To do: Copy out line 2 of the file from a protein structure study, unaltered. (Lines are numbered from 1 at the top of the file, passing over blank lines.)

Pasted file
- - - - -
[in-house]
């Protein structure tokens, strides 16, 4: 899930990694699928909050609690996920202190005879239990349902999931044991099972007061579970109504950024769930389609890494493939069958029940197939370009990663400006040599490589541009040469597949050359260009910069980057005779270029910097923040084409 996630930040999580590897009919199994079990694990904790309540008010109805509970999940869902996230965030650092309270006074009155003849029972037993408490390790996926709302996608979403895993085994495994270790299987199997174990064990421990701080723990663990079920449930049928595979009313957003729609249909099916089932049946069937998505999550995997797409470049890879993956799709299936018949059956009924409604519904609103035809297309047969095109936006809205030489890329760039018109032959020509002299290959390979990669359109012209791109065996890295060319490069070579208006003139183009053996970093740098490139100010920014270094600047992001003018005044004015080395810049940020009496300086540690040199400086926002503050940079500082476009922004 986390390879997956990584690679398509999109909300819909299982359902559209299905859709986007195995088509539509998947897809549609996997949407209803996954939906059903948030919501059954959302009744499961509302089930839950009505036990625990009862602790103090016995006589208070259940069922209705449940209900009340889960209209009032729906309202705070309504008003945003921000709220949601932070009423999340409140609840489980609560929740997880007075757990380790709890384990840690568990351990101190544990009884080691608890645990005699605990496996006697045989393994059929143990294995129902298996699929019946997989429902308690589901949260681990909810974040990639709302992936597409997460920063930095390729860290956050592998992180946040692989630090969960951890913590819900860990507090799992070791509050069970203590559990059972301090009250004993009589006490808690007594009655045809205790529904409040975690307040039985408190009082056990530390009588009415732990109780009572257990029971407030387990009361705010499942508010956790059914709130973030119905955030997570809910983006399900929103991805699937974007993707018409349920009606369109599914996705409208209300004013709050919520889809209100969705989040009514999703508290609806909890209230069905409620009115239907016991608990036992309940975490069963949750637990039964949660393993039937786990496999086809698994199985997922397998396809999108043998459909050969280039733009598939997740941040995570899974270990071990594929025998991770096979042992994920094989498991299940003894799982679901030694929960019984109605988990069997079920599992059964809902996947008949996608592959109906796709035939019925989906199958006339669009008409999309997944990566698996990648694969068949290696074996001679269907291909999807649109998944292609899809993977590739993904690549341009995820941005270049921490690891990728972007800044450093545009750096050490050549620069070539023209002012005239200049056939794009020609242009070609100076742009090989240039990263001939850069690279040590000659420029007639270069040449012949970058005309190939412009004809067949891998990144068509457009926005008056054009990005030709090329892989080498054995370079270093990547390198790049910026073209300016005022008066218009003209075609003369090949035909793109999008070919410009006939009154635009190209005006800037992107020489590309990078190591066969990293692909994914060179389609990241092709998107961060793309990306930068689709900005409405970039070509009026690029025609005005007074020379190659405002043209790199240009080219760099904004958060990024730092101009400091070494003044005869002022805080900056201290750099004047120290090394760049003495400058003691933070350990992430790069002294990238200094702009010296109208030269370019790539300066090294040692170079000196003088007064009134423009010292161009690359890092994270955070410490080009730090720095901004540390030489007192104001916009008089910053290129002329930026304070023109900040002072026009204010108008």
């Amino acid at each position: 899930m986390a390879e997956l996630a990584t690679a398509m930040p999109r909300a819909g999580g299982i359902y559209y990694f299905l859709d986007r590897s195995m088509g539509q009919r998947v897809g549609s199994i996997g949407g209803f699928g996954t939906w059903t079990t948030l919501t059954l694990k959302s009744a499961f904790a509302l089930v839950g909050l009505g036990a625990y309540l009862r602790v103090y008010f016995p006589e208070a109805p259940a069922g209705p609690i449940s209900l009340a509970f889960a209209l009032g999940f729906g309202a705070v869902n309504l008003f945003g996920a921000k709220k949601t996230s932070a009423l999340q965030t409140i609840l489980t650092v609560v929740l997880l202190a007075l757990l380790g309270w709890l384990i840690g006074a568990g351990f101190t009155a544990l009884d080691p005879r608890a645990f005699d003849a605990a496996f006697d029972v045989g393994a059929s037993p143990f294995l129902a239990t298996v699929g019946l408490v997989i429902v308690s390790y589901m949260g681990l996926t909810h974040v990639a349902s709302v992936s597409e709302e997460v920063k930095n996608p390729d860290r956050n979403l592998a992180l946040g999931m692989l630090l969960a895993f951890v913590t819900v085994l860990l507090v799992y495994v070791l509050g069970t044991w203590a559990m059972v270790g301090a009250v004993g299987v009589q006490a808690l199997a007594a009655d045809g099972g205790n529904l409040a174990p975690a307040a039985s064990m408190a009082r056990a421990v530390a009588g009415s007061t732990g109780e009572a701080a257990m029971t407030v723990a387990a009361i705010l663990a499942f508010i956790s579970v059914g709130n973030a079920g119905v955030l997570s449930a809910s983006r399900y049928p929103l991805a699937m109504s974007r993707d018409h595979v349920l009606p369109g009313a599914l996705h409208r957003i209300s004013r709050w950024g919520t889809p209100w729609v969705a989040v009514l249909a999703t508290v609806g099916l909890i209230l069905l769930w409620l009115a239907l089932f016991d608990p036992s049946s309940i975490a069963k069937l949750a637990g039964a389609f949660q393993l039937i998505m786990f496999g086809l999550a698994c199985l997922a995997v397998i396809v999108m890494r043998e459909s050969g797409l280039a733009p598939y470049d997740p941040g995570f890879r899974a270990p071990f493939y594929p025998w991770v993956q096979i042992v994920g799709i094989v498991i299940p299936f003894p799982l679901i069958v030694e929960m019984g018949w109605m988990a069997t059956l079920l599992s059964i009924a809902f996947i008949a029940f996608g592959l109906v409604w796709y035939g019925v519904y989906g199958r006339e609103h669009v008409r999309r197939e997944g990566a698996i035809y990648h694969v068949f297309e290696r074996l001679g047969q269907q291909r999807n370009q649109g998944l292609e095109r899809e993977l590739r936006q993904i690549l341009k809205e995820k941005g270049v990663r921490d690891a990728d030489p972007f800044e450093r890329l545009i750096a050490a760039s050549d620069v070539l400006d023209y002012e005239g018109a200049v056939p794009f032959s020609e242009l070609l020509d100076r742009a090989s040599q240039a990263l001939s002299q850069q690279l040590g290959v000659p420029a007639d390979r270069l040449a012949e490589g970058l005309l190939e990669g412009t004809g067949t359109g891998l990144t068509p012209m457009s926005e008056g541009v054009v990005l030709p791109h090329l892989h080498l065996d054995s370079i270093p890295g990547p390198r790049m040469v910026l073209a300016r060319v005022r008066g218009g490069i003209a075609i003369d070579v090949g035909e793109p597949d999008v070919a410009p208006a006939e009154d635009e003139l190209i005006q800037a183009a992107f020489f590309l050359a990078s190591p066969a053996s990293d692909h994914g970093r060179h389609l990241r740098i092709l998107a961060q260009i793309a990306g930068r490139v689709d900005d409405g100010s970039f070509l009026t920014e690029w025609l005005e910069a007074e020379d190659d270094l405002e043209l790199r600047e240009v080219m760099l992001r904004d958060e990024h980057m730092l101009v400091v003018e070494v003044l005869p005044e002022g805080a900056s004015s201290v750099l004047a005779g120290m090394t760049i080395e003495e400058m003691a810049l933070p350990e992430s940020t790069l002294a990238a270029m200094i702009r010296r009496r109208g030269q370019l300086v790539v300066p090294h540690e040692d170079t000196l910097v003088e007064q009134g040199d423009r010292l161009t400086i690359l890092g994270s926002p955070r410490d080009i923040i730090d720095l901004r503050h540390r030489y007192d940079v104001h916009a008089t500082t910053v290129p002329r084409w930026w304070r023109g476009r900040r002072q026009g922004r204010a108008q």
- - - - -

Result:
């Protein structure tokens, strides 16, 4: 899930990694699928909050609690996920202190005879239990349902999931044991099972007061579970109504950024769930389609890494493939069958029940197939370009990663400006040599490589541009040469597949050359260009910069980057005779270029910097923040084409 996630930040999580590897009919199994079990694990904790309540008010109805509970999940869902996230965030650092309270006074009155003849029972037993408490390790996926709302996608979403895993085994495994270790299987199997174990064990421990701080723990663990079920449930049928595979009313957003729609249909099916089932049946069937998505999550995997797409470049890879993956799709299936018949059956009924409604519904609103035809297309047969095109936006809205030489890329760039018109032959020509002299290959390979990669359109012209791109065996890295060319490069070579208006003139183009053996970093740098490139100010920014270094600047992001003018005044004015080395810049940020009496300086540690040199400086926002503050940079500082476009922004 986390390879997956990584690679398509999109909300819909299982359902559209299905859709986007195995088509539509998947897809549609996997949407209803996954939906059903948030919501059954959302009744499961509302089930839950009505036990625990009862602790103090016995006589208070259940069922209705449940209900009340889960209209009032729906309202705070309504008003945003921000709220949601932070009423999340409140609840489980609560929740997880007075757990380790709890384990840690568990351990101190544990009884080691608890645990005699605990496996006697045989393994059929143990294995129902298996699929019946997989429902308690589901949260681990909810974040990639709302992936597409997460920063930095390729860290956050592998992180946040692989630090969960951890913590819900860990507090799992070791509050069970203590559990059972301090009250004993009589006490808690007594009655045809205790529904409040975690307040039985408190009082056990530390009588009415732990109780009572257990029971407030387990009361705010499942508010956790059914709130973030119905955030997570809910983006399900929103991805699937974007993707018409349920009606369109599914996705409208209300004013709050919520889809209100969705989040009514999703508290609806909890209230069905409620009115239907016991608990036992309940975490069963949750637990039964949660393993039937786990496999086809698994199985997922397998396809999108043998459909050969280039733009598939997740941040995570899974270990071990594929025998991770096979042992994920094989498991299940003894799982679901030694929960019984109605988990069997079920599992059964809902996947008949996608592959109906796709035939019925989906199958006339669009008409999309997944990566698996990648694969068949290696074996001679269907291909999807649109998944292609899809993977590739993904690549341009995820941005270049921490690891990728972007800044450093545009750096050490050549620069070539023209002012005239200049056939794009020609242009070609100076742009090989240039990263001939850069690279040590000659420029007639270069040449012949970058005309190939412009004809067949891998990144068509457009926005008056054009990005030709090329892989080498054995370079270093990547390198790049910026073209300016005022008066218009003209075609003369090949035909793109999008070919410009006939009154635009190209005006800037992107020489590309990078190591066969990293692909994914060179389609990241092709998107961060793309990306930068689709900005409405970039070509009026690029025609005005007074020379190659405002043209790199240009080219760099904004958060990024730092101009400091070494003044005869002022805080900056201290750099004047120290090394760049003495400058003691933070350990992430790069002294990238200094702009010296109208030269370019790539300066090294040692170079000196003088007064009134423009010292161009690359890092994270955070410490080009730090720095901004540390030489007192104001916009008089910053290129002329930026304070023109900040002072026009204010108008």